Although by all accounts an excellent sailor and navigator, Columbus could not make Asia magically move closer to Europe. As supplies dwindled and still no land was in sight, Columbus faced the real possibility of a mutiny. Luckily for him (and unluckily for the inhabitants), Columbus’ tiny fleet finally sighted land in what is now the Caribbean Sea. Columbus’ expedition would survive, then, and in the process inaugurate a series of events that would forever change the history of the world. Columbus would take four voyages to the New World total. Over time, he proved himself to be a cruel, tyrannical, and ineffective governor of both natives and Spaniards in the Western hemisphere. He died in disgrace, stripped of most of his titles and power.
His reputation enjoyed rehabilitation over the course of the nineteenth century in the United States, as various Americans popularized him as the “discoverer” the New World—and, indirectly, of the United States. Following the Revolution, Americans were eager to dissociate themselves from early English explorations of what is now the United States and tie themselves to a different founding explorer. In fact, the first recorded precursor to Columbus Day was in New York in 1792.
Many towns in the US (including the capital) bear Columbus’ name—as do towns and even countries in other parts of the Western Hemisphere (The United States is not the only country in the Americas where his legacy is celebrated in public memory). And of course many places in the US still observe Columbus Day, established as a federal holiday in 1937--though some places have begun to celebrate “Indigenous People’s Day,” instead. Before Uncle Sam, the most popular representation of the United States was as a woman named “Columbia.” She was traditionally dressed in ancient Greco-Roman clothing, which speaks to another important reason for the Columbus rehabilitation project: Columbus provided a link to the “Old World” that allowed Americans to think of themselves as the next chapter in the history of “the West”—direct heirs to the heritage of Greek and Roman civilizations.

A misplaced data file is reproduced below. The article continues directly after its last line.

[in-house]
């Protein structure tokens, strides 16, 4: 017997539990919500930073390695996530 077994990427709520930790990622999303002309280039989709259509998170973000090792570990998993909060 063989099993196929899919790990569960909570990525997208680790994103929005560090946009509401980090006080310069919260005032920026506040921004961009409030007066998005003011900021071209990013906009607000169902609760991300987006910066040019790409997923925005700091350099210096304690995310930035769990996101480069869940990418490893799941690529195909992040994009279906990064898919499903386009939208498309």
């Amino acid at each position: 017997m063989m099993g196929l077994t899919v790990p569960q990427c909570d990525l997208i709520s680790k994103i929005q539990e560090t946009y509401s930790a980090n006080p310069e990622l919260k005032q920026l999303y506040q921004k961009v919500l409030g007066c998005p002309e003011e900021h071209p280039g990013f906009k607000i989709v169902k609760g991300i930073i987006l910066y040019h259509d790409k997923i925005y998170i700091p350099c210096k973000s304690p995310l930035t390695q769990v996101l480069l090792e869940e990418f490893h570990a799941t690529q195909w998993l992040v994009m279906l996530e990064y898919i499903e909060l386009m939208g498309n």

Having patiently read through this entry, some of you might have been thinking for a while, “Um, excuse me, but Columbus wasn’t the first European to land in the New World! The Vikings were!” That’s definitely true. There is even some circumstantial evidence that Africans or Asians may have reached North and South America before Columbus. So, why didn’t we discuss any of this?
It’s pretty simple, really: the voyages of the Vikings are interesting, but not particularly important to the history of North America. They didn’t leave permanent settlements, and the knowledge of their journeys was lost to mainland Europe. This is why it takes a while for Europeans to figure out they’ve found continents previously unknown to them—indeed, Columbus probably died refusing to believe he hadn’t reached some part of Asia. In other words, no one remembered Viking voyages to distant western lands, then put two and two together. The explorations of the Vikings were rediscovered after the fact.
So, while Columbus was not the first, he was certainly the most important. His voyages established permanent contact between the New and Old Worlds. And his voyages inaugurated an exchange of foods and livestock, diseases, technologies, ideas, and populations that would drastically change life on both sides of the Atlantic forever. We’ll look at some of those changes over the course of the next few entries.